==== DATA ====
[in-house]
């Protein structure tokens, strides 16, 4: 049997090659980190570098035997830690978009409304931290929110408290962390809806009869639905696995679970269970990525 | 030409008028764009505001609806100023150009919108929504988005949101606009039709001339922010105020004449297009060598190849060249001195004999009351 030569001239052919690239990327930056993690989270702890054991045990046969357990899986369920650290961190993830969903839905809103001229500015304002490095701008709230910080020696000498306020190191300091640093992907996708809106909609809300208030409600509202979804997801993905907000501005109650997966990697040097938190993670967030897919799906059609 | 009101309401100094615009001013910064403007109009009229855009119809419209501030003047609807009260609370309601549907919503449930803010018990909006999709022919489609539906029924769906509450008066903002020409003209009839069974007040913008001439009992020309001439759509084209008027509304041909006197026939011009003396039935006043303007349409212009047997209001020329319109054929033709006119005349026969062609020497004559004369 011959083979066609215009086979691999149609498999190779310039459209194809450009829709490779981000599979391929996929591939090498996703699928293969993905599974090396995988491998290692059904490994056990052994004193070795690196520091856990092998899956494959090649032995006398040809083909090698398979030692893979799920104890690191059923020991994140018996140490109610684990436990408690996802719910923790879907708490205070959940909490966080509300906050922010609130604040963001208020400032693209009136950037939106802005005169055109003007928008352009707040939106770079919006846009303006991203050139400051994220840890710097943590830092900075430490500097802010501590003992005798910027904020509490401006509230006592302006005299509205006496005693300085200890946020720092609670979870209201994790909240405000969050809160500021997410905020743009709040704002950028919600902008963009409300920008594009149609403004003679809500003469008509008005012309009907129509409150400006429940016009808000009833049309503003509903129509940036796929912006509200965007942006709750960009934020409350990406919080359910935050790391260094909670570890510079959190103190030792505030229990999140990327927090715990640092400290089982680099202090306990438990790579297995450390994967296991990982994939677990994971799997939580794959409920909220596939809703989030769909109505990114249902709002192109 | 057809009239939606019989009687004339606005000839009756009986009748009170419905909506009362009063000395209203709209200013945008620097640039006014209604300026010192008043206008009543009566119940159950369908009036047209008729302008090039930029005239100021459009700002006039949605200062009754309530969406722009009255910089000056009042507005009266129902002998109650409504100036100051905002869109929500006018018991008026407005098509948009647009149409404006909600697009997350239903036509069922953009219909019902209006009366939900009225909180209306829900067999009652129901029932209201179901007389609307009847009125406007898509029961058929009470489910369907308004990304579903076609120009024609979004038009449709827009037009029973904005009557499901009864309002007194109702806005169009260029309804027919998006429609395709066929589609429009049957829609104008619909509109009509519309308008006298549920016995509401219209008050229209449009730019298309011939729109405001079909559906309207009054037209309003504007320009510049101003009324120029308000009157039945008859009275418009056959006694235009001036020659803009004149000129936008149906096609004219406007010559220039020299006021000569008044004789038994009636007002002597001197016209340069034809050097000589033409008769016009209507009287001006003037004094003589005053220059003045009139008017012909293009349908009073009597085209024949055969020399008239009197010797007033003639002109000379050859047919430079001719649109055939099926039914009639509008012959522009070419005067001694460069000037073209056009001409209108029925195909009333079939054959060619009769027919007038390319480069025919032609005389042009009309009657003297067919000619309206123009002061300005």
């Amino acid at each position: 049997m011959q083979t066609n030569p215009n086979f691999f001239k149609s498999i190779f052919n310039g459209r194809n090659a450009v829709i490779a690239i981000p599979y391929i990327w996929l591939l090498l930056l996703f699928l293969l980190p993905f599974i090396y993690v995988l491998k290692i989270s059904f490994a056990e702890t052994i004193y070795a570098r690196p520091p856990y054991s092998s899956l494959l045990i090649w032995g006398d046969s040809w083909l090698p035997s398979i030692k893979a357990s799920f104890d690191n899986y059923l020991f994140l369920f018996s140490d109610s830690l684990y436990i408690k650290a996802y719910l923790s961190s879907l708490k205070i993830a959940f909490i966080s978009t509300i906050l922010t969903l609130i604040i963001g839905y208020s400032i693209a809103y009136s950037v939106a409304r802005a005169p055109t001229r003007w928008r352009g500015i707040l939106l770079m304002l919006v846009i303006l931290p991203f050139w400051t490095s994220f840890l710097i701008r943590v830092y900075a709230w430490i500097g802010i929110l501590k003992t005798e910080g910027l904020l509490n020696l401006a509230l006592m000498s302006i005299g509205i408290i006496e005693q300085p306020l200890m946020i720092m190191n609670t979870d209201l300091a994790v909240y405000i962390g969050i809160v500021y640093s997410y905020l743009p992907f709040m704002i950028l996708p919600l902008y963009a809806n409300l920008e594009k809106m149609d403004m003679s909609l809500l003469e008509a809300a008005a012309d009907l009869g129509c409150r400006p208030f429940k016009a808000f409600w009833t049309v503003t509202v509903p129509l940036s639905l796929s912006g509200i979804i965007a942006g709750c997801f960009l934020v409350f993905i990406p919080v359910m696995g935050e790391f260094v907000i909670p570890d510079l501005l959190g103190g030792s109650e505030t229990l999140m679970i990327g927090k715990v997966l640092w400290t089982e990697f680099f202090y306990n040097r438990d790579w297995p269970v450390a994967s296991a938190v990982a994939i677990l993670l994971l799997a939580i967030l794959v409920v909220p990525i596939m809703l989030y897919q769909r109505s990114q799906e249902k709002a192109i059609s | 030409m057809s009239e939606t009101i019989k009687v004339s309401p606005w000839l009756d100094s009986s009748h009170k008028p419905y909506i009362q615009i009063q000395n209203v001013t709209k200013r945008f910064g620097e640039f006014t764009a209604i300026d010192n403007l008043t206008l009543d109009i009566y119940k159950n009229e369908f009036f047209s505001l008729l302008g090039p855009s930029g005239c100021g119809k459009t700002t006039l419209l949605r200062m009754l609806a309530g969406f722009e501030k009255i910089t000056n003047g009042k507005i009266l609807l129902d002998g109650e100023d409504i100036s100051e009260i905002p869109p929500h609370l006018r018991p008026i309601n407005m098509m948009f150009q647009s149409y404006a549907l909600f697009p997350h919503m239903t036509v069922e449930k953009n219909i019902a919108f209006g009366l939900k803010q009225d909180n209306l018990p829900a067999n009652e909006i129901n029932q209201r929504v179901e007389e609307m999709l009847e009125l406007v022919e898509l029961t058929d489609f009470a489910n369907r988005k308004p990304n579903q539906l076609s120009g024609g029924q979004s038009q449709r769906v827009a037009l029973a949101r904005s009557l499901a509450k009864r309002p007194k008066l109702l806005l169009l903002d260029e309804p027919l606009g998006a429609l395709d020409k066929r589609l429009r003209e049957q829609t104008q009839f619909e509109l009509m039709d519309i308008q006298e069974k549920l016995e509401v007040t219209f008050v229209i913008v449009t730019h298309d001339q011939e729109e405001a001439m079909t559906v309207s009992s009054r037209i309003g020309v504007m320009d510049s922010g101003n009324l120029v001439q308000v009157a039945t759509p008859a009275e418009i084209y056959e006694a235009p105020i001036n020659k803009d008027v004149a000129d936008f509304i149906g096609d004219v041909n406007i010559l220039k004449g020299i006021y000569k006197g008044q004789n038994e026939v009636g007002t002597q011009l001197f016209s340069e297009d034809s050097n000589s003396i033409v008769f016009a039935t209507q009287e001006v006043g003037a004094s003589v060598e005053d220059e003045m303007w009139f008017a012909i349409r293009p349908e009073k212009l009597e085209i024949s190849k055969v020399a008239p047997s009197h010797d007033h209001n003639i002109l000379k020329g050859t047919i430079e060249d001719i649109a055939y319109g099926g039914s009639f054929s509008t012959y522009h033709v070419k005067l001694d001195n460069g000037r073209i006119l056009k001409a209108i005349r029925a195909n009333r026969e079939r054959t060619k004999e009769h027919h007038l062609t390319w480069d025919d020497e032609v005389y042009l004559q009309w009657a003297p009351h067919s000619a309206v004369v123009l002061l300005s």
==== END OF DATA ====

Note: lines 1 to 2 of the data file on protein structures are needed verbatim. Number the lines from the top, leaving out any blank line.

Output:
[in-house]
């Protein structure tokens, strides 16, 4: 049997090659980190570098035997830690978009409304931290929110408290962390809806009869639905696995679970269970990525 | 030409008028764009505001609806100023150009919108929504988005949101606009039709001339922010105020004449297009060598190849060249001195004999009351 030569001239052919690239990327930056993690989270702890054991045990046969357990899986369920650290961190993830969903839905809103001229500015304002490095701008709230910080020696000498306020190191300091640093992907996708809106909609809300208030409600509202979804997801993905907000501005109650997966990697040097938190993670967030897919799906059609 | 009101309401100094615009001013910064403007109009009229855009119809419209501030003047609807009260609370309601549907919503449930803010018990909006999709022919489609539906029924769906509450008066903002020409003209009839069974007040913008001439009992020309001439759509084209008027509304041909006197026939011009003396039935006043303007349409212009047997209001020329319109054929033709006119005349026969062609020497004559004369 011959083979066609215009086979691999149609498999190779310039459209194809450009829709490779981000599979391929996929591939090498996703699928293969993905599974090396995988491998290692059904490994056990052994004193070795690196520091856990092998899956494959090649032995006398040809083909090698398979030692893979799920104890690191059923020991994140018996140490109610684990436990408690996802719910923790879907708490205070959940909490966080509300906050922010609130604040963001208020400032693209009136950037939106802005005169055109003007928008352009707040939106770079919006846009303006991203050139400051994220840890710097943590830092900075430490500097802010501590003992005798910027904020509490401006509230006592302006005299509205006496005693300085200890946020720092609670979870209201994790909240405000969050809160500021997410905020743009709040704002950028919600902008963009409300920008594009149609403004003679809500003469008509008005012309009907129509409150400006429940016009808000009833049309503003509903129509940036796929912006509200965007942006709750960009934020409350990406919080359910935050790391260094909670570890510079959190103190030792505030229990999140990327927090715990640092400290089982680099202090306990438990790579297995450390994967296991990982994939677990994971799997939580794959409920909220596939809703989030769909109505990114249902709002192109 | 057809009239939606019989009687004339606005000839009756009986009748009170419905909506009362009063000395209203709209200013945008620097640039006014209604300026010192008043206008009543009566119940159950369908009036047209008729302008090039930029005239100021459009700002006039949605200062009754309530969406722009009255910089000056009042507005009266129902002998109650409504100036100051905002869109929500006018018991008026407005098509948009647009149409404006909600697009997350239903036509069922953009219909019902209006009366939900009225909180209306829900067999009652129901029932209201179901007389609307009847009125406007898509029961058929009470489910369907308004990304579903076609120009024609979004038009449709827009037009029973904005009557499901009864309002007194109702806005169009260029309804027919998006429609395709066929589609429009049957829609104008619909509109009509519309308008006298549920016995509401219209008050229209449009730019298309011939729109405001079909559906309207009054037209309003504007320009510049101003009324120029308000009157039945008859009275418009056959006694235009001036020659803009004149000129936008149906096609004219406007010559220039020299006021000569008044004789038994009636007002002597001197016209340069034809050097000589033409008769016009209507009287001006003037004094003589005053220059003045009139008017012909293009349908009073009597085209024949055969020399008239009197010797007033003639002109000379050859047919430079001719649109055939099926039914009639509008012959522009070419005067001694460069000037073209056009001409209108029925195909009333079939054959060619009769027919007038390319480069025919032609005389042009009309009657003297067919000619309206123009002061300005």